The produce is the star in this relatively small space—carefully laid out groupings of vegetables and seasonal fruits, nothing past its prime or bruised. A table near the door holds specialty items; on a recent visit, there were last-of-the-season berries, persimmons, figs, and concord grapes. Nearby was a large table of good-looking sugar pumpkins for $.75 each. (Weekly sale items are listed on the store’s Web site.)

Also by the door is a small deli counter with a huge selection of Boar’s Head meats plus cranberry walnut chicken salad, bean salad, ham salad, dips, and cut fruit. Sandwiches are made to order, and deli platters are available. In front of the case is a selection of half loaves from West Concord-based Nashoba Brook Bakery.

In the back corner is an immaculate salad bar featuring the usual suspects along with less common items like grilled chicken, ham, artichokes, feta cheese, banana peppers, and sunflower seeds. Nearby are kettles of soup from Chelsea-based Kettle Cuisine ($2.69 small, $6.99 large). Manager Andrea Harry suggests coming early if you want soup—lunchtimes are busy, and many selections sell out.

Whether you stop in for lunch or a produce run, you may want to seek out a few of the store’s other treats. In the dairy case are small containers of Rachel’s yogurt, which come in exotic flavors and are creamier than other low-fat yogurts. Near the soup kettles are bottles of Il Moretto olive oil from Sicily and small jars of Christopher Ranch garlic, ginger, shallots, and pesto. Last but not least, tea breads from The New Salem Tea Bread Company in Amherst are near the register. We tried the apple cinnamon—not inexpensive at $5, but hard to distinguish from homemade.

Although it would be great to see a few more local products in the store, we give John Gross and his team high marks for bringing back the corner deli—and making it better than ever.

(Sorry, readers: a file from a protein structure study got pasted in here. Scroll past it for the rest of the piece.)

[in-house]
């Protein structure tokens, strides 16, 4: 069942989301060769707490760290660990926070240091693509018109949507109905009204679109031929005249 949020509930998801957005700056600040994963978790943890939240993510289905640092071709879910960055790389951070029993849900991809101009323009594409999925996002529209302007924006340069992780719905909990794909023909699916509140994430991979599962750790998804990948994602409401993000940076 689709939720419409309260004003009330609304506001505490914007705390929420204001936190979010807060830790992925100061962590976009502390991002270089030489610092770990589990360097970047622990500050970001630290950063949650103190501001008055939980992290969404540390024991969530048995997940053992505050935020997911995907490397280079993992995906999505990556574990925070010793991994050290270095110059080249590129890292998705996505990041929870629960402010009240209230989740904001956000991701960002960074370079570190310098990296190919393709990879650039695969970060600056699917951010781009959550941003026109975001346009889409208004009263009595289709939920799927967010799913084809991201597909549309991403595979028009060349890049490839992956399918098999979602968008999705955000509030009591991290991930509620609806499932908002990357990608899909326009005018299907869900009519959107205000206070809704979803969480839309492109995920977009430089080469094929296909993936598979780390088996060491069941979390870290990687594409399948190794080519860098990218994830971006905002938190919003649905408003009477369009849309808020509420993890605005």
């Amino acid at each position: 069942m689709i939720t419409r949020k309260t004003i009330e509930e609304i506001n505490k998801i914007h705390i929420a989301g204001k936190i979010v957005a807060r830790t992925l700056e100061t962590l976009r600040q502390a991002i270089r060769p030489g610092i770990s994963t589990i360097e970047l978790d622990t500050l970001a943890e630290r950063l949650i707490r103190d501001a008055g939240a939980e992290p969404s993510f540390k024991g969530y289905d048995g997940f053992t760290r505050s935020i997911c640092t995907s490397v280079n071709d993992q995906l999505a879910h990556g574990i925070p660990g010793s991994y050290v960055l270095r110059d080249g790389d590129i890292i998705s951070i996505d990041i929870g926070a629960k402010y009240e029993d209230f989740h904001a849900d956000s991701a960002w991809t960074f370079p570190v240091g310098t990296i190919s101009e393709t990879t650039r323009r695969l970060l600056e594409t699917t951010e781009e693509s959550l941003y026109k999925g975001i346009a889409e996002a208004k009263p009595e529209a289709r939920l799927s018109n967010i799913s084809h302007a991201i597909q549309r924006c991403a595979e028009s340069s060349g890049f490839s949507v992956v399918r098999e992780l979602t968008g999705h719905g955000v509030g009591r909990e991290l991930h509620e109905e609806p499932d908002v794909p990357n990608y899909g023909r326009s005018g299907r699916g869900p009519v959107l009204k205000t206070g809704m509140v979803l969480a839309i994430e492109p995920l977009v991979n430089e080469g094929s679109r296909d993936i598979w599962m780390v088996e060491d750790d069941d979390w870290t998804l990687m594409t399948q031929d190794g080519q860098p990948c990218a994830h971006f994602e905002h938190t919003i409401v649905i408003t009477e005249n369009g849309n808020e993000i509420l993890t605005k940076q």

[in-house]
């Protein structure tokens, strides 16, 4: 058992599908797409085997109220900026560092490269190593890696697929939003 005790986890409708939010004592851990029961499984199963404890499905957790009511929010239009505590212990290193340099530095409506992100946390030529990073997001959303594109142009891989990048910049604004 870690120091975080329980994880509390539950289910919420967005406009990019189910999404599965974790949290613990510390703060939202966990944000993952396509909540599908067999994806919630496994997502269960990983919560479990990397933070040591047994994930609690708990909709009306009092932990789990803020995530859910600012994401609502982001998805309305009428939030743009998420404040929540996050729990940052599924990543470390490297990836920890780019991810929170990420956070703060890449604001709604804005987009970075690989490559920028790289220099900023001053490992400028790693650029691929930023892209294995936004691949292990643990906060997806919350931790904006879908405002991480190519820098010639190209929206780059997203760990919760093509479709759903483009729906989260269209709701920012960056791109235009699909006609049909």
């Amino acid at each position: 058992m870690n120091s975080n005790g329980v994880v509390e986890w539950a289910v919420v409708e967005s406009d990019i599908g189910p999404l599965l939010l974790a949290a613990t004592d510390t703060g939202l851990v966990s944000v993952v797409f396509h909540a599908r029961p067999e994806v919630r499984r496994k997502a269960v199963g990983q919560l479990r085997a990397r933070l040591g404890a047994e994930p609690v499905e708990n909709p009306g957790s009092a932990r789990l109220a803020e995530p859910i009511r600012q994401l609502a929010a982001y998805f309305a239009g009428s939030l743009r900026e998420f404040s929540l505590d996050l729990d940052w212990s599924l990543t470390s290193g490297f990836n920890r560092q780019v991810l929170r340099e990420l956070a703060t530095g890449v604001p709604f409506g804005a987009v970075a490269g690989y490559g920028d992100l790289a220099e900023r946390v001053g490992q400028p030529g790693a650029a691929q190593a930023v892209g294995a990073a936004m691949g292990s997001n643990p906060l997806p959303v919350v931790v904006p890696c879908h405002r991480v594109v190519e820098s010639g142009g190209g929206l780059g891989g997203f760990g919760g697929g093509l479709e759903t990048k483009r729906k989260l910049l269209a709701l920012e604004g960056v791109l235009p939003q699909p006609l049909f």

Danvers Fresh Marketplace
17 Elm St, Danvers
(978) 774-2756
www.danversfreshmarketplace.com

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North Shore Food Finds

Posted: October 2nd, 2009 | Author: | Filed under: American, Asian, Bakery, Beverly, Bistro, Deli, Gloucester, Marblehead, Marketplace, Peabody, Revere, Rockport, Salem, Sweets and Treats | Tags: , , , , , , , , , , , , , , , , , , , , , , , , , , , | 1 Comment »

Everyone has their favorite restaurants, from the one you look forward to visiting on special occasions to the one you turn to when you can’t even think about cooking. But what about those favorite dishes and treats you’ve discovered in your neighborhood or on your travels? We’ve put together a list of ours in the hopes that readers will be inspired to respond in kind. If you’ve got a North Shore food find to add to the list, let us know in the comments, and we’ll be sure to check it out.

Bouchon, A&J King
Talk about addictive. This little cake looks simple, but it’s not. It’s rich and not too sweet with a melt-in-your-mouth texture and a wonderful hint of almond. One of the best chocolate experiences on the North Shore. Oh, and they have great bread, too. ($2.25)

House Dumplings, Sugar Cane
We love dumplings of all sizes and shapes, but these are our favorite. The dough is thin and wonderfully crispy, the inside is flavorful, and the accompanying ginger soy sauce puts these little gems over the top. ($6)

Tiger’s Tears, Floating Rock
This dish has it all: spice, citrus, and crunch. Thin slices of marinated beef are served cold and paired with sliced red and green bell peppers, onion, basil, red pepper flakes, and ground roasted rice. If you like spicy food, you will love this—but don’t be scared off, we found the balance of heat and citrus just right.

Chicken Salad, Henry’s Market
We’re picky when it comes to chicken salad—no large chunks or odd ingredients, thanks. Henry’s makes it just the way we like it: finely ground, super fresh, and perfectly seasoned. We like it made into mini-sandwiches on the top-knot rolls baked fresh in the store daily.

Guacamole, Cielito Lindo